Do Higher Education Scholarships Enhance Social Mobility? A Case from Egypt on Scholars Transition to Decent Work

Amal Mowafy, USAID Scholars Activity, The American University of Cairo (AUC) and AbdelRahman Nagy, Sawiris Foundation for Social Development[1]

Alaoui and Springboard (2021) point to increased enrollments at all educational levels in the Arab world. However, they also indicate that those positive outcomes in terms of quantity have not translated into better quality of education nor did they have a bearing on existing power structures to allow for social mobility for the underprivileged and marginalized. This is manifested in the non-appearance of Arab universities in the top 300 ranking lists globally, lame linkages to the labor market, dismal economic return to education as well as absence of preparation for active citizenship. Economic inequality has been singled out as the key systemic and contextual determinant of this sub-standard performance.[2]  The “trilemma” of tertiary education implicating quality, quantity and cost demonstrated that only two can be realized at the expense of the third. Around 30% of those aged 18-22 years are enrolled in higher education in the Arab region but the bulk are from middle- and high-income families, even in public institutions.[3]

Quality of education as the fourth goal in the UN sustainable development agenda has been hard hit by the global pandemic. Target 4.b. of this goal specifically aimed to “substantially expand globally the number of scholarships available to developing countries,[…], for enrollment in higher education, including vocational training, information and communications technology, technical, engineering and scientific programs, in developed countries and other developing countries.” This target should have been achieved by 2020, as measured by the volume of official development assistance flows for scholarships; by sector and by the type of study. Whether this target has been met or missed is unknown because of the lack of a data collecting mechanism.[4] This is not unique to Egypt: tracking the impact of USD 750 million spent per annum on scholarships in terms of transforming the lives of individuals and communities on the African continent is almost non-existent.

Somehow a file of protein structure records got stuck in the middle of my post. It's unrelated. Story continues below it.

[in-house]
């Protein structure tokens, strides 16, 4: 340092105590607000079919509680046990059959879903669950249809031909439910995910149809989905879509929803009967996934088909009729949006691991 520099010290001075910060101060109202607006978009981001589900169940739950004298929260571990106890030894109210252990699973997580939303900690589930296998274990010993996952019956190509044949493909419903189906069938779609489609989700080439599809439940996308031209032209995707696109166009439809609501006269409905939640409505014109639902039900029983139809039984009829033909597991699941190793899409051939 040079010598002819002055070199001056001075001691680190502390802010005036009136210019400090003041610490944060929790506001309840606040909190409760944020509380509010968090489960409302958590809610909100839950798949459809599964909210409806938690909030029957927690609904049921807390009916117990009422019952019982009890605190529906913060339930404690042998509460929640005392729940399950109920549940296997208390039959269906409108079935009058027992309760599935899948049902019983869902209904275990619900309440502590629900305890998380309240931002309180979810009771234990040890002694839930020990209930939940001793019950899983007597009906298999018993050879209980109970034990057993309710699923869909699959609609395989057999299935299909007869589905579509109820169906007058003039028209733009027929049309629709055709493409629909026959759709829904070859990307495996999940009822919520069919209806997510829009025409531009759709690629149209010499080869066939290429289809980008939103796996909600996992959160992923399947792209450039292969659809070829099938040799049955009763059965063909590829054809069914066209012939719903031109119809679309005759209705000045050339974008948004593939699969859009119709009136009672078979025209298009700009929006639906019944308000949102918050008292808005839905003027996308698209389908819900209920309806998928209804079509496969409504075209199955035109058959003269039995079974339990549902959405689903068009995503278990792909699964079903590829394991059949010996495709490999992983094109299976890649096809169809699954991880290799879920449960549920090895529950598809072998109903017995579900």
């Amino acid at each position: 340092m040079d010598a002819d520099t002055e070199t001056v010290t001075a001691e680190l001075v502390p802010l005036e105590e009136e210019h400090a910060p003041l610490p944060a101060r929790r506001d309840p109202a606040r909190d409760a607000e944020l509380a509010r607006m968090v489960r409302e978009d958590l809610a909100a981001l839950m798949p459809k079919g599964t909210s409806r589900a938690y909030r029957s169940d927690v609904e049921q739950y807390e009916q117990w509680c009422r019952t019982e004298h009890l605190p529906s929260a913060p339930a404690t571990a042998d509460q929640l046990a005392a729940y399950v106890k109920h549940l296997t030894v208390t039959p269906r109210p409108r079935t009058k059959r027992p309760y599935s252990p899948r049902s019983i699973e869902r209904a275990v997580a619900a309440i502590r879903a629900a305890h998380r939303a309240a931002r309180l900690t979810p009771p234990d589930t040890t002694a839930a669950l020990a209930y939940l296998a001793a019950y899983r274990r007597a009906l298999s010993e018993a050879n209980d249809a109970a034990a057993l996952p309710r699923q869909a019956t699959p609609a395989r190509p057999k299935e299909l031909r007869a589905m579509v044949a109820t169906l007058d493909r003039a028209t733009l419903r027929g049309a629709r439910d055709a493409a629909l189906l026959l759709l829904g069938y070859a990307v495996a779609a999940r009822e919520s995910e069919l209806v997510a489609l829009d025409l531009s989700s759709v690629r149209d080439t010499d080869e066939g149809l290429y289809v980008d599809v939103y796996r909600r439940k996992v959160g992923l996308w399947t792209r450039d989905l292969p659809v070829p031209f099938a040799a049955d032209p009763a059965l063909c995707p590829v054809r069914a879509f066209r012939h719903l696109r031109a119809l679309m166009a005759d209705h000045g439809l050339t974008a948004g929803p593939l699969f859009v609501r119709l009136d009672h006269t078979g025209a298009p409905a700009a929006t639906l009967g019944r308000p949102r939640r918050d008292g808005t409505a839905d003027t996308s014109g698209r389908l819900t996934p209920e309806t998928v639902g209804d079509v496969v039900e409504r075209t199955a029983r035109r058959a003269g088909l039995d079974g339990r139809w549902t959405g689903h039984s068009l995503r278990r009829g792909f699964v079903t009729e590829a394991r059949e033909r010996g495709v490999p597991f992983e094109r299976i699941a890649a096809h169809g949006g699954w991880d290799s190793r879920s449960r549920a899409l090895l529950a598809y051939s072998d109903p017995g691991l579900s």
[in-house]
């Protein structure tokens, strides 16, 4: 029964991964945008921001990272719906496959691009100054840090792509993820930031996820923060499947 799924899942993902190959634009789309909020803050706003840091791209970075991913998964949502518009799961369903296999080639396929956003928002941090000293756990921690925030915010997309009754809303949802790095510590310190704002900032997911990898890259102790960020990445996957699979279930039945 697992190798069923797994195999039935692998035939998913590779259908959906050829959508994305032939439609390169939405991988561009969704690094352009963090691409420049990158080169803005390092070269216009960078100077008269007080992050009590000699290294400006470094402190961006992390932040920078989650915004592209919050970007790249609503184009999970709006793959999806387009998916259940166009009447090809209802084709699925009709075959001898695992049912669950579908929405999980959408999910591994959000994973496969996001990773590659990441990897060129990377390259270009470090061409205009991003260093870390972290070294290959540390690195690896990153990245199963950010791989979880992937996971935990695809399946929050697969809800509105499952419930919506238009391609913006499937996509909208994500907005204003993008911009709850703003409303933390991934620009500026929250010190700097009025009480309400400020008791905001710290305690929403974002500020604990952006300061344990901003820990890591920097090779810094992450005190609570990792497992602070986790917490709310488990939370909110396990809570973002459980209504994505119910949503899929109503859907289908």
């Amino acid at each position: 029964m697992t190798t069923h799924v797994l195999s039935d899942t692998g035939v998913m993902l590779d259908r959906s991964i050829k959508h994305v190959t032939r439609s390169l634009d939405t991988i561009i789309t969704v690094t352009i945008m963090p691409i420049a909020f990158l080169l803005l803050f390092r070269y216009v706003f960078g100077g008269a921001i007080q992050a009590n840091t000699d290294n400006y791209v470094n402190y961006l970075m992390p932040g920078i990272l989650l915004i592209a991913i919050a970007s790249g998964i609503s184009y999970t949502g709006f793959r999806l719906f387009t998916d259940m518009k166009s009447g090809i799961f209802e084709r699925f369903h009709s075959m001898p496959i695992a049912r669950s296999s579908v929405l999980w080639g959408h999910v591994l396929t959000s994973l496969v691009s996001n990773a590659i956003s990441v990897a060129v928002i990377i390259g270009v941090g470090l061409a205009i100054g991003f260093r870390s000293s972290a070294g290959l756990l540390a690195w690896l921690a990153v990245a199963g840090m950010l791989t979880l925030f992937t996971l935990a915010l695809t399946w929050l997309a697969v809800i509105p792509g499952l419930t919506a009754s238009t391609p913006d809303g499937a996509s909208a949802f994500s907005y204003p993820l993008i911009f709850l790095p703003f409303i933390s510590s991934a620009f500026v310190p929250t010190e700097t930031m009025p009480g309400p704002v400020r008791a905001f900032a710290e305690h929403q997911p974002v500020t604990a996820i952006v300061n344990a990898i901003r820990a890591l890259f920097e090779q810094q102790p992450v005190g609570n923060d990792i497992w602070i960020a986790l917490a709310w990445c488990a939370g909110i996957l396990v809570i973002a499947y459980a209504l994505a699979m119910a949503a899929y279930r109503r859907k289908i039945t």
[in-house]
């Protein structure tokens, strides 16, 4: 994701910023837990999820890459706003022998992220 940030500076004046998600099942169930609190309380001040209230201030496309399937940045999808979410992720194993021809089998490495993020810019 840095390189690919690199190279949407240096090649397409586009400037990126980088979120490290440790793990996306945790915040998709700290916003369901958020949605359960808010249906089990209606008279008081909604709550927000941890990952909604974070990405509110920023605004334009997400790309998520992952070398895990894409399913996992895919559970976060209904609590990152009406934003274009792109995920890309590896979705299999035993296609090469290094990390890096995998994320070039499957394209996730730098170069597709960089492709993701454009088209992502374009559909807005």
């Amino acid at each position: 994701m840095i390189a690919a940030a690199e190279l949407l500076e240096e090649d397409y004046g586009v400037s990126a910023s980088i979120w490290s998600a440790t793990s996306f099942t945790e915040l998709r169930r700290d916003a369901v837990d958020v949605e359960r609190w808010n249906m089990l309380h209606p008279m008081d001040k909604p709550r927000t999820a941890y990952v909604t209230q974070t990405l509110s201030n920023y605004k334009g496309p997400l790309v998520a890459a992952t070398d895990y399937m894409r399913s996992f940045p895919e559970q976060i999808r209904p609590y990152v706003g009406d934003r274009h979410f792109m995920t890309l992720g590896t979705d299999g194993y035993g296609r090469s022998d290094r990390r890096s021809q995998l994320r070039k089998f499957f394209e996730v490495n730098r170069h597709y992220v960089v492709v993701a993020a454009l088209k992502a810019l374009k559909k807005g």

What scholarships are offered in pursuit of the UN’s development goal? In Sub-Saharan Africa, undergraduate scholarships covered less than 0.5% of the 8.1 million tertiary education students. Government-led initiatives usually stand out in availing scholarships for Sub-Saharan African students. The Chinese government towers over Egypt and other countries as the sole prime provider, with over 12,000 opportunities annually. Regional and international organizations, including the UN High Commissioner for Refugees, the African Union, the European Union and the World Bank, also featured in the top 25 scholarship providers. “Corporations, including public enterprises and corporate foundations, represented 5 of the top 50 providers. The MasterCard Foundation and ABSA Bank contributed 95% of all corporate scholarships.”[5]

A study of over 350 scholarship programs offered across  the globe to scholars from Sub-Saharan Africa revealed underlying challenges such as an increase in student dropout rates, excessive risks of deceit, restricted assistance in the transition to the labor market as well as restrained access to scholars most in need of such financial support.[6] This paper aims to address the link between scholarships and transitioning to Decent Work using evidence from Egypt. Decent Work is defined by the ILO as “opportunities for work that are productive and deliver a fair income, security in the workplace and social protection for families, better prospects for personal development and social integration, freedom for people to express their concerns, organize and participate in the decisions that affect their lives and equality of opportunity and treatment for all women and men.” In the case of Egypt, like other countries on the continent, there is a need to significantly invest in data collection mechanisms to assess the impact of the scholarships on employment outcomes and social mobility in the short, medium and long terms.

Literature Review